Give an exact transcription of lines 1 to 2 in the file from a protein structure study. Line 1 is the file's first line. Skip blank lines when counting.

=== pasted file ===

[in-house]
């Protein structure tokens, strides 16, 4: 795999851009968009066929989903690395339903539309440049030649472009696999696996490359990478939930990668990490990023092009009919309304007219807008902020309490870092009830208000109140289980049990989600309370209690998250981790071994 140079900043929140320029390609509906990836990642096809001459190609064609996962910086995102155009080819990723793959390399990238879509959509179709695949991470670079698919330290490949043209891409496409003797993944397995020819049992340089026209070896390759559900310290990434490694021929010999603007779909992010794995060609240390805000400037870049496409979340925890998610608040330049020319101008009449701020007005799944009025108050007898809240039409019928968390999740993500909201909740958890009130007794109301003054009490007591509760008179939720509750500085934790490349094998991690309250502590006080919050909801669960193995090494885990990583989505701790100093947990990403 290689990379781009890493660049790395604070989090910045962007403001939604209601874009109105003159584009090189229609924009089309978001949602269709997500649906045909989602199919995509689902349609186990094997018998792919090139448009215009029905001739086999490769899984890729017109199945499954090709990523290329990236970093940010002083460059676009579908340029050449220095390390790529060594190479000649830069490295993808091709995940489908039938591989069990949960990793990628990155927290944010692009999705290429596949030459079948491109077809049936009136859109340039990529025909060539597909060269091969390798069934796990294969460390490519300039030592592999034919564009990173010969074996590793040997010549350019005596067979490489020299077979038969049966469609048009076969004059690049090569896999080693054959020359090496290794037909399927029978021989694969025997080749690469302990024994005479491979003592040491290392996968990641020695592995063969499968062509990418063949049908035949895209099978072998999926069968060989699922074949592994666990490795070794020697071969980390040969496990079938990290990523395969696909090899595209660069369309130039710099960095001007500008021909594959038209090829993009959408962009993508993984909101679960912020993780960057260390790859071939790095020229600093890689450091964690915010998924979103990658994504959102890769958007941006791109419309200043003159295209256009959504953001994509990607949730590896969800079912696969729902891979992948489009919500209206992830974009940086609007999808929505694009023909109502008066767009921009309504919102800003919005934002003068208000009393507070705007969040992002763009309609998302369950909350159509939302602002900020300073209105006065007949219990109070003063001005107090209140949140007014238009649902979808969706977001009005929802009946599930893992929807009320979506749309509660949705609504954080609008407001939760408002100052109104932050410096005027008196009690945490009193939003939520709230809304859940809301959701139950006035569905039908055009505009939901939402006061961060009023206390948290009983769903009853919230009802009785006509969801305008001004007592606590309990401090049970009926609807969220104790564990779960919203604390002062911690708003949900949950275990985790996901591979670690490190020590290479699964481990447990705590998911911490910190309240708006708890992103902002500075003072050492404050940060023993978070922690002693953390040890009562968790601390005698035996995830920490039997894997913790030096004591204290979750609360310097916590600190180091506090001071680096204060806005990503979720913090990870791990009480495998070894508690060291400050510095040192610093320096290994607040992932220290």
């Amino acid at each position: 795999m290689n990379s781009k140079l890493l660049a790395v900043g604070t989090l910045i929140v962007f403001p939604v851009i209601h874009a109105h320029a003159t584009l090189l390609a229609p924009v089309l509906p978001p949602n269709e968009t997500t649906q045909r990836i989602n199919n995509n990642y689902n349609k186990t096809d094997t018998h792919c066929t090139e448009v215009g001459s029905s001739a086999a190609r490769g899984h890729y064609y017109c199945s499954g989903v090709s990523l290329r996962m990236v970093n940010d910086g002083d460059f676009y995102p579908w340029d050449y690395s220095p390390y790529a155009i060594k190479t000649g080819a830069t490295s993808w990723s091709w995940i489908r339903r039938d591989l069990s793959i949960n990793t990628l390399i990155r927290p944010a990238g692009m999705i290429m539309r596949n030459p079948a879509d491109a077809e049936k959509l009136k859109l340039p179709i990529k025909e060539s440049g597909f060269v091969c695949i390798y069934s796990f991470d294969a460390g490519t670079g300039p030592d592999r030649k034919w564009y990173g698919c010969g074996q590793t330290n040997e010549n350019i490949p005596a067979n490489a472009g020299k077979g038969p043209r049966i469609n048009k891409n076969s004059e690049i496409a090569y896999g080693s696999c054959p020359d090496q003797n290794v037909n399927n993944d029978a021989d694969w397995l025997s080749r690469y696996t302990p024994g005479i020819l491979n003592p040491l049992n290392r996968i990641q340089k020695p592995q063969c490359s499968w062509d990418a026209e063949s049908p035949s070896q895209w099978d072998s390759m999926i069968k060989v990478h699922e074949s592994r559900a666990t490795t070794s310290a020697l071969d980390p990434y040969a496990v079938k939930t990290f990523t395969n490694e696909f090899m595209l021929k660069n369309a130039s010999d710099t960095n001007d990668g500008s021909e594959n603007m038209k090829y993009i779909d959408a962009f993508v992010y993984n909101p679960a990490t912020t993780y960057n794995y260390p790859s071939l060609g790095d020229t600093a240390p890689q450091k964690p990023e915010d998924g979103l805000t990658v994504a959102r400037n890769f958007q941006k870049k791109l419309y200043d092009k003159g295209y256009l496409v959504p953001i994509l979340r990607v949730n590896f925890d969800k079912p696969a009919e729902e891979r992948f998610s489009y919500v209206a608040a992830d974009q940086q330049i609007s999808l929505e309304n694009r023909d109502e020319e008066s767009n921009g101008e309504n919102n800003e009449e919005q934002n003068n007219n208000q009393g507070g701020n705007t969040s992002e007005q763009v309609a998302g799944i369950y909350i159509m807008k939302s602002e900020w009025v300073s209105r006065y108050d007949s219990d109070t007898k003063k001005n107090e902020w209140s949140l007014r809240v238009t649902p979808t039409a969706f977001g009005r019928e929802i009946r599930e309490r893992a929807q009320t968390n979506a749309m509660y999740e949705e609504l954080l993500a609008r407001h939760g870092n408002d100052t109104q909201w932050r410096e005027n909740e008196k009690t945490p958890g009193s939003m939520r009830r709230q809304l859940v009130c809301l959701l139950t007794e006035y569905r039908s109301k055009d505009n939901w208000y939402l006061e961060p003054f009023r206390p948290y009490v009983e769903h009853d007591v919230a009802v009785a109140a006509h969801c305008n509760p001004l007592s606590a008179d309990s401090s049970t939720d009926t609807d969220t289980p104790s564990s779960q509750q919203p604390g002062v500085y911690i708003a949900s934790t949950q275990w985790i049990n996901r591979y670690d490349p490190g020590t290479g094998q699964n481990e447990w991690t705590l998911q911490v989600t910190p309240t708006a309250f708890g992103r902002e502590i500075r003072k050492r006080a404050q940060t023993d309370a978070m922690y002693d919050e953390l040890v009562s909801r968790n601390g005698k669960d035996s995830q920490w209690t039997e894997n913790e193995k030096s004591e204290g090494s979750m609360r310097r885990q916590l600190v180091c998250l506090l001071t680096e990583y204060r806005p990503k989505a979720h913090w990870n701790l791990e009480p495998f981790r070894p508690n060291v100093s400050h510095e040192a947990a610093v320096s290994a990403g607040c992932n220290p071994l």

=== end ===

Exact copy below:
[in-house]
């Protein structure tokens, strides 16, 4: 795999851009968009066929989903690395339903539309440049030649472009696999696996490359990478939930990668990490990023092009009919309304007219807008902020309490870092009830208000109140289980049990989600309370209690998250981790071994 140079900043929140320029390609509906990836990642096809001459190609064609996962910086995102155009080819990723793959390399990238879509959509179709695949991470670079698919330290490949043209891409496409003797993944397995020819049992340089026209070896390759559900310290990434490694021929010999603007779909992010794995060609240390805000400037870049496409979340925890998610608040330049020319101008009449701020007005799944009025108050007898809240039409019928968390999740993500909201909740958890009130007794109301003054009490007591509760008179939720509750500085934790490349094998991690309250502590006080919050909801669960193995090494885990990583989505701790100093947990990403 290689990379781009890493660049790395604070989090910045962007403001939604209601874009109105003159584009090189229609924009089309978001949602269709997500649906045909989602199919995509689902349609186990094997018998792919090139448009215009029905001739086999490769899984890729017109199945499954090709990523290329990236970093940010002083460059676009579908340029050449220095390390790529060594190479000649830069490295993808091709995940489908039938591989069990949960990793990628990155927290944010692009999705290429596949030459079948491109077809049936009136859109340039990529025909060539597909060269091969390798069934796990294969460390490519300039030592592999034919564009990173010969074996590793040997010549350019005596067979490489020299077979038969049966469609048009076969004059690049090569896999080693054959020359090496290794037909399927029978021989694969025997080749690469302990024994005479491979003592040491290392996968990641020695592995063969499968062509990418063949049908035949895209099978072998999926069968060989699922074949592994666990490795070794020697071969980390040969496990079938990290990523395969696909090899595209660069369309130039710099960095001007500008021909594959038209090829993009959408962009993508993984909101679960912020993780960057260390790859071939790095020229600093890689450091964690915010998924979103990658994504959102890769958007941006791109419309200043003159295209256009959504953001994509990607949730590896969800079912696969729902891979992948489009919500209206992830974009940086609007999808929505694009023909109502008066767009921009309504919102800003919005934002003068208000009393507070705007969040992002763009309609998302369950909350159509939302602002900020300073209105006065007949219990109070003063001005107090209140949140007014238009649902979808969706977001009005929802009946599930893992929807009320979506749309509660949705609504954080609008407001939760408002100052109104932050410096005027008196009690945490009193939003939520709230809304859940809301959701139950006035569905039908055009505009939901939402006061961060009023206390948290009983769903009853919230009802009785006509969801305008001004007592606590309990401090049970009926609807969220104790564990779960919203604390002062911690708003949900949950275990985790996901591979670690490190020590290479699964481990447990705590998911911490910190309240708006708890992103902002500075003072050492404050940060023993978070922690002693953390040890009562968790601390005698035996995830920490039997894997913790030096004591204290979750609360310097916590600190180091506090001071680096204060806005990503979720913090990870791990009480495998070894508690060291400050510095040192610093320096290994607040992932220290």